• by Ruede (824831) on Friday May 01, 2009 @10:51PM (#27795333)
      what the 20$/hour techy doesnt get is that the 12$/hour guard knows that a camera that is switched off, can easily be switched back on.
    • by femtoguy (751223)

      I have a 1/4 inch drill bit that can disable any camera in any device in minutes, and I think that any security guard would be able to see that it would never work again.

  • I've just cruised through this list of netbooks [amazon.com] over at Amazon. It returned just over 5,000 results and I can't find one without a camera. I'll keep looking but this leads me to believe that you may just need to look at a regular laptop. And the wait is probably going to exist otherwise because you are obviously looking for something that is just outside the norm for these.
     
      This discussion [c0t0d0s0.org] from last September didn't turn up anything, except the Mini 9 - which you already mention. Though they do bring up one option that I think is the best bet; to open up the case, yank the camera and fill in the spot where it went. It can't be that hard. If some guy can fit an LCD behind the apple logo [slashdot.org] - you can get the camera out.
     
    The phone issue I find being brought up going back to 2005 and it's probably older - this seemed to offer hope [yahoo.com] and mentions a few models but it's old and I'm not sure how stuff would have carried forward. Most stuff I find mentions Blackberry which you already have. So my guess is that there is no treasure trove of camera free devices that you have missed. You are just in a tough spot.

    • by Anonymous Coward on Friday May 01, 2009 @10:24PM (#27795185)
      If it has a camera, it will often have to be removed by the IT/Security organization, so it can be properly "signed off." This doesn't happen often, as it often involves a lot of paperwork. Removing it yourself won't work, since it can't be "certified." Also, if the factory spec for the network shows a camera, then it has a camera - unless it's removed and documented by the appropriate people (see above). At least for cellphones, I know the business offerings from ATT have CURRENT cellphones with and without cameras. You won't see the no-camera offerings unless you're looking at their business offerings.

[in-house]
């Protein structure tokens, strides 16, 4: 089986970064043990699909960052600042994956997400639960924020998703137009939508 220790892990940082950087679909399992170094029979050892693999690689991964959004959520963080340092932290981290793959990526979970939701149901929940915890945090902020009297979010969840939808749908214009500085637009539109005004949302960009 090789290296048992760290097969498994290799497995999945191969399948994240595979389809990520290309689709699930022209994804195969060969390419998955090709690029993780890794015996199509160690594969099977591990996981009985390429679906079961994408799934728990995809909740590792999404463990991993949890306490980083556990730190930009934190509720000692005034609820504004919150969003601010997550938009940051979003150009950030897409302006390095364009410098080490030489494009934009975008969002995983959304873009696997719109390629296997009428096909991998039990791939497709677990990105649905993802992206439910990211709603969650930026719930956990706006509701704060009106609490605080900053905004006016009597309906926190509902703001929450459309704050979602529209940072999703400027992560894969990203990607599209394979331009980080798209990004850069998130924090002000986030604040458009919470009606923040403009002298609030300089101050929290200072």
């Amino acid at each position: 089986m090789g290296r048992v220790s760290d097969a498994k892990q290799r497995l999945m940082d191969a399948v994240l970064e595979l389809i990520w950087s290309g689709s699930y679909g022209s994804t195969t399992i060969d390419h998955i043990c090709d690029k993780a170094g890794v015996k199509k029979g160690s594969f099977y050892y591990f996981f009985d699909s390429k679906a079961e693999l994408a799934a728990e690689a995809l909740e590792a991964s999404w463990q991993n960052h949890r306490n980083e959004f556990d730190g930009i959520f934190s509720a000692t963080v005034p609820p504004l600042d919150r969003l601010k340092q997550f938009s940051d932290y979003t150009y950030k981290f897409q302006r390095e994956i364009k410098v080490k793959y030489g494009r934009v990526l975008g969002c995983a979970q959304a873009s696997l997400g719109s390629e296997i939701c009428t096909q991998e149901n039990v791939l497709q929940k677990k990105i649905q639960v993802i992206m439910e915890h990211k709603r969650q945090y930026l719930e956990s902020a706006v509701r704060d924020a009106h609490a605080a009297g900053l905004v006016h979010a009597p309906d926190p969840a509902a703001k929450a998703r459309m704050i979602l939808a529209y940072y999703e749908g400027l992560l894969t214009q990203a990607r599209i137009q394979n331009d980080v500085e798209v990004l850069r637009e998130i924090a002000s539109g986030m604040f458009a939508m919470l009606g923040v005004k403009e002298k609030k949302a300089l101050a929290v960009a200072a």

• Re: (Score:3, Insightful)

        by supernova_hq (1014429)

        Removing it yourself won't work, since it can't be "certified."

        Drill out the camera with a 1/4" drill bit. Then when the security guy points out the camera hole, SHOVE A PENCIL THROUGH IT!

        Most webcams are on their own circuit board above the display. If you wanted to save it, to put back in later, you could remove the board, then drill out the case.

        • Or you could just put the "automotive class trim" over it to fool the $12/hr security guard and not have to deal with all the drama, and if you're accused of espionage then peel it off for a minute and stick a pencil through it.
      • by Michael.Forman (169981) on Saturday May 02, 2009 @12:49AM (#27795951) Homepage Journal
        I work in a very secure environment that cannot have cameras as well. Our cameras are disabled in hardware by opening up the laptop case, disconnecting the camera cable from the motherboard, covering the camera lens with an opaque sticker, and then placing a tamperproof security sticker over a case screw. Our laptops are inspected by our security force by verifying the presence of the opaque sticker and tamperproof security sticker. Almost all laptops have separate cables for the integrated camera, however the unibody 17" Mac Book Pro that I just purchased does not. They had to pull the cable on the camera, Bluetooth, and WiFi all at once. I have to use a third-party wireless card for WiFi now but to me that's just part of the job.
        • Re: (Score:3, Insightful)

          by el americano (799629)

          They probably just couldn't get behind the LCD to disconnect the camera at the source. That's as far as I got disassembling the unibody too. If you're willing to cut the cable you can keep Wi-Fi and just lose camara + bluetooth.

          If anyone knows how to access the hidden screws in the unibody LCD, please let me know. I'm guessing that a special tool is involved.

    • Get an OQO (Score:5, Informative)

      by clam666 (1178429) on Friday May 01, 2009 @10:58PM (#27795373)

      Get an OQO. Fits in a pocket, full windows xp/vista. Mobile broadband built right in. Extended batteries for hours of use.

      http://www.oqo.com/ [oqo.com]

    • by SectoidRandom (87023) on Saturday May 02, 2009 @01:07AM (#27796053) Homepage

      I don't know what both you and the original question asker are talking about.

      I just went onto Dell's website and looked at the first range of laptops that I would ever consider for myself and NONE of the models have webcams? Why?

      Because I selected 'Enterprise / Corporate' on the first page and not 'Home - give-me-all-your-crap-that-only-the-children-would-use'. :)

      Come to think of it, I've only ever owned one laptop with a webcam, that that was back in the day (>5 years ago) when the only way to get a decent 3d card in a laptop was to go for the home models, since then none of my laptops have them simply because when I buy a laptop I want one designed to work, not look good, etc.